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Treatment expectation among patients with diabetes and hypertension in a tertiary hospital, Ekiti State, Southwest Nigeria: a cross-sectional study

Treatment expectation among patients with diabetes and hypertension in a tertiary hospital, Ekiti State, Southwest Nigeria: a cross-sectional study

Abigael Adeoye1, Oluwaseyi Akpor1,&, Stephen Oguntola2, Oghenerobor Akpor3

 

1Department of Nursing Science, Afe Babalola University, Ado-Ekiti, Ekiti State, Nigeria, 2Renal Unit, Afe Babalola University Multisystem Hospital, Ado-Ekiti, Ekiti State, Nigeria, 3Department of Biological Sciences, Afe Babalola University, Ado-Ekiti, Ekiti State, Nigeria

 

 

&Corresponding author
Oluwaseyi Akpor, Department of Nursing Science, Afe Babalola University, Ado-Ekiti, Ekiti State, Nigeria

 

 

Abstract

Introduction: patients' satisfaction is an important aspect in determining the quality of health care since it reveals how staff are progressing toward the patients' objectives. Objective: the study determined the treatment perception and expectations among diabetes and hypertensive patients in a teaching hospital in Ekiti State, Nigeria.

 

Methods: the study employed a cross-sectional design approach with a sample size of 200 participants. Descriptive analyses were used to answer the research questions while inferential statistics were used to test hypotheses at a significant level of p < 0.05.

 

Results: the findings revealed that 50% (n=196) and 57.1% (n=196) of the patients with diabetes and hypertensives were above 60 years with mean age and standard deviation being 3.36 ± 0.72, while 63.3% (n=196) and 64.3% (n=196) of the patients with diabetes and hypertensives were females. Overall, the results revealed a significant difference between the domains of participants´ expectations and perceptions, with the expectations domains being significantly higher for both diabetes and hypertensive patients with mean score and standard deviation being (-5.14 (±1.62) and -4.55 (±1.83)) respectively. However, the difference in the gap scores between the participants with diabetes and those with hypertension across the domains of patients´ expectations and perceptions was significant. Furthermore, apart from the tangible domain 19.76 (±0.87) (p < 0.05), the findings from the study showed that participants with diabetes had significantly higher expectations scores, when compared with those with hypertension in all domains. Additionally, the participants with diabetes showed the highest level of perception in the tangible 15.75 (±1.43) and empathy 20.50 (±1.20) domains while those with hypertension showed the highest level of perception in the reliability, responsiveness, and assurance domains (21.66 (±2.45), 16.58 (±1.38) and 21.43 (±2.03) p < 0.001 respectively).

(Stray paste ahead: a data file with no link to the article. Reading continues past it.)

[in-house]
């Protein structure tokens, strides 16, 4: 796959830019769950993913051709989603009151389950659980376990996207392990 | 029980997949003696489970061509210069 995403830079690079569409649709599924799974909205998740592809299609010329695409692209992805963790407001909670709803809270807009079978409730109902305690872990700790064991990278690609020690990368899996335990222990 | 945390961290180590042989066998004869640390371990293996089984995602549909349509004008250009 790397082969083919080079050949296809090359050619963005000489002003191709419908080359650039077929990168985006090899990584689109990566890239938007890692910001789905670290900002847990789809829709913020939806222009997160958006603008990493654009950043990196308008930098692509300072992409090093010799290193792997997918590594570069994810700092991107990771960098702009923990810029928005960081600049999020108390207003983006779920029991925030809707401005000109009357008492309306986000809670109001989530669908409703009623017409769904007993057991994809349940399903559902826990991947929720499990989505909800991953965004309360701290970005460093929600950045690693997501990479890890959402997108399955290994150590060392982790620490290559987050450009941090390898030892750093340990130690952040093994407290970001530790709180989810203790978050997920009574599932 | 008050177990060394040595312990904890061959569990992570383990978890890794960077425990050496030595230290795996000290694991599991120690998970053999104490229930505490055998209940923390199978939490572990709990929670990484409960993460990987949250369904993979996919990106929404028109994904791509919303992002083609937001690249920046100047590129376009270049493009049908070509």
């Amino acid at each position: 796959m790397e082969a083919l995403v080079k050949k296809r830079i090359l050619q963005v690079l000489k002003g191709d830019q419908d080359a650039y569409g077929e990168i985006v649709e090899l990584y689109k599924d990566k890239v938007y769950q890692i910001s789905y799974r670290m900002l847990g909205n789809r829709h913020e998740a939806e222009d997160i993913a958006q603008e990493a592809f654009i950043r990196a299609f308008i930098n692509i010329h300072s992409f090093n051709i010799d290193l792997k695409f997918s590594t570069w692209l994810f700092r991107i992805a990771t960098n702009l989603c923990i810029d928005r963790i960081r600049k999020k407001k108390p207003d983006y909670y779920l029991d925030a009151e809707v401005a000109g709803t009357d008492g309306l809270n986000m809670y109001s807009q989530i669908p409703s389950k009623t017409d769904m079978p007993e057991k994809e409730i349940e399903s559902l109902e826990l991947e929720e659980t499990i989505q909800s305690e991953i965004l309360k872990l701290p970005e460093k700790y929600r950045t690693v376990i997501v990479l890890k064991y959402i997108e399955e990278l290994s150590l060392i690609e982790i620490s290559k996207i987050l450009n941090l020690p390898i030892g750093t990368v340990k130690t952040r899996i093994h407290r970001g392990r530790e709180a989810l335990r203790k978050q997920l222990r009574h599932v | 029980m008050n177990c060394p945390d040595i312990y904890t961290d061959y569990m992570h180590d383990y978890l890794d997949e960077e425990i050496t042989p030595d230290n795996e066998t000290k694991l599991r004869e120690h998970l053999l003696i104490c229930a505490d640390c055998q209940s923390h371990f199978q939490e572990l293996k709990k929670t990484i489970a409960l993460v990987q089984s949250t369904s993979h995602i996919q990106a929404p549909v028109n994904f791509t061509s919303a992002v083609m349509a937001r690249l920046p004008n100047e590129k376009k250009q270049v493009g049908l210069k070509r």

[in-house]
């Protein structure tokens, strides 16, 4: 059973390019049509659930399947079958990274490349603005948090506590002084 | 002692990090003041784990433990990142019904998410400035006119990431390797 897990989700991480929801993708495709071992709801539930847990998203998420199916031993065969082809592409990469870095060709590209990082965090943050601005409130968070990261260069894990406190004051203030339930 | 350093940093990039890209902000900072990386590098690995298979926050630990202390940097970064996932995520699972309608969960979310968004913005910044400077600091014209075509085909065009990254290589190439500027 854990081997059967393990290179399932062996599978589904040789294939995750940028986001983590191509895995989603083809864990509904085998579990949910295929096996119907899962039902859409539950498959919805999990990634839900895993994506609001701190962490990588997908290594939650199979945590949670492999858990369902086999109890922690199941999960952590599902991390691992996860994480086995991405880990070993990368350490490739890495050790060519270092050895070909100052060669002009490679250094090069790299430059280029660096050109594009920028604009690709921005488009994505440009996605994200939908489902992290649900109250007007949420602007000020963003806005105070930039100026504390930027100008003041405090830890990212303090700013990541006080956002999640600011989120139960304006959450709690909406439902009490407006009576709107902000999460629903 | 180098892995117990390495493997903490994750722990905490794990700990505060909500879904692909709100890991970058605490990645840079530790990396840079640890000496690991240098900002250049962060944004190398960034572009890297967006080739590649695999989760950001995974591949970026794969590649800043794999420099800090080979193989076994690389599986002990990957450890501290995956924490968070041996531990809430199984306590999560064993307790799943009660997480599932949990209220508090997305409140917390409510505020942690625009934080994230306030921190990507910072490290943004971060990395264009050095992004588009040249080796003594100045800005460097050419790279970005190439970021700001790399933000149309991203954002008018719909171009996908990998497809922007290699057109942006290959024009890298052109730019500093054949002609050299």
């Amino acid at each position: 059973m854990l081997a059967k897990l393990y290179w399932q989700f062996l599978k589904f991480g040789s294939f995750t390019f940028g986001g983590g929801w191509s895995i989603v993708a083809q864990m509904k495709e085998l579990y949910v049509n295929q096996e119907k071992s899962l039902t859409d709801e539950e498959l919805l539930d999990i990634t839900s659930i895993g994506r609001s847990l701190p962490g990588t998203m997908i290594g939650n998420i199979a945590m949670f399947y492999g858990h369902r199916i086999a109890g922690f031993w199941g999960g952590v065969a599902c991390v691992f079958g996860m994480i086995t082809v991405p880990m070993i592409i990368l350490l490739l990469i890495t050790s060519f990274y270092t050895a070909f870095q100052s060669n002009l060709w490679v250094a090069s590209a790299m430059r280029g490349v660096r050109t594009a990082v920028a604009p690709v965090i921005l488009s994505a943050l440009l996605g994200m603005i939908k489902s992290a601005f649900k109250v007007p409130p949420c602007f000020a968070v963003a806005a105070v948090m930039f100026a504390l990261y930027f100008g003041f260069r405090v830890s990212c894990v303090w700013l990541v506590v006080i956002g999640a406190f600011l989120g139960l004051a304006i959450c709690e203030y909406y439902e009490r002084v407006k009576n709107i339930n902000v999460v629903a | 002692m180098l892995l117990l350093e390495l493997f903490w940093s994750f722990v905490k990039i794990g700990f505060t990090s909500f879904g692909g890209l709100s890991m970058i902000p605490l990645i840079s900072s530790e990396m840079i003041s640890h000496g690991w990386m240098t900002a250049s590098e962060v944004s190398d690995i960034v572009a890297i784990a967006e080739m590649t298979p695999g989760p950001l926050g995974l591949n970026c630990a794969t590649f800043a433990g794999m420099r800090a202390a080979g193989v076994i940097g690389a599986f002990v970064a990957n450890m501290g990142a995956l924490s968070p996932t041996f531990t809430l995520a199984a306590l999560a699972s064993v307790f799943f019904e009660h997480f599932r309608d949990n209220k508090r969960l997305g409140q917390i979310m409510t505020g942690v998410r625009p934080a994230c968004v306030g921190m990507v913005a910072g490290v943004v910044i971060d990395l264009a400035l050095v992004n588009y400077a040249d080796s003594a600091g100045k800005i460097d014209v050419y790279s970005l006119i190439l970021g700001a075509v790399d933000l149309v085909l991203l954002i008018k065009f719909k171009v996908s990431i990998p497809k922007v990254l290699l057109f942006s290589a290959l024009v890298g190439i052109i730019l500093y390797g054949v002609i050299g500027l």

Conclusion: efforts should be intensified by nurses and all other stakeholders to exceed patients´ expectations by continually improving the quality of health care and services offered to patients.

 

 

Introduction    Down

Patients satisfaction is an important aspect in determining the quality of health care since it reveals how the staff is progressing toward the patients' objectives. It is a significant factor in the patient's expectations [1]. Thus, a determination of treatment satisfaction among chronically ill patients could be a first step toward determining an individual´s ability to follow healthy behaviors [2]. Furthermore, it is the patient's assessment of how well their expectations were satisfied by the care supplied, or an appraisal, that serves as the foundation for the patient's expectations being met [3].

Aydin [4] identified eight aspects that influence patient satisfaction with the healthcare system: the art of care, technical quality of treatment, accessibility and convenience, finances, physical environment, availability of resources and personnel, continuity, and efficacy with the outcome of care.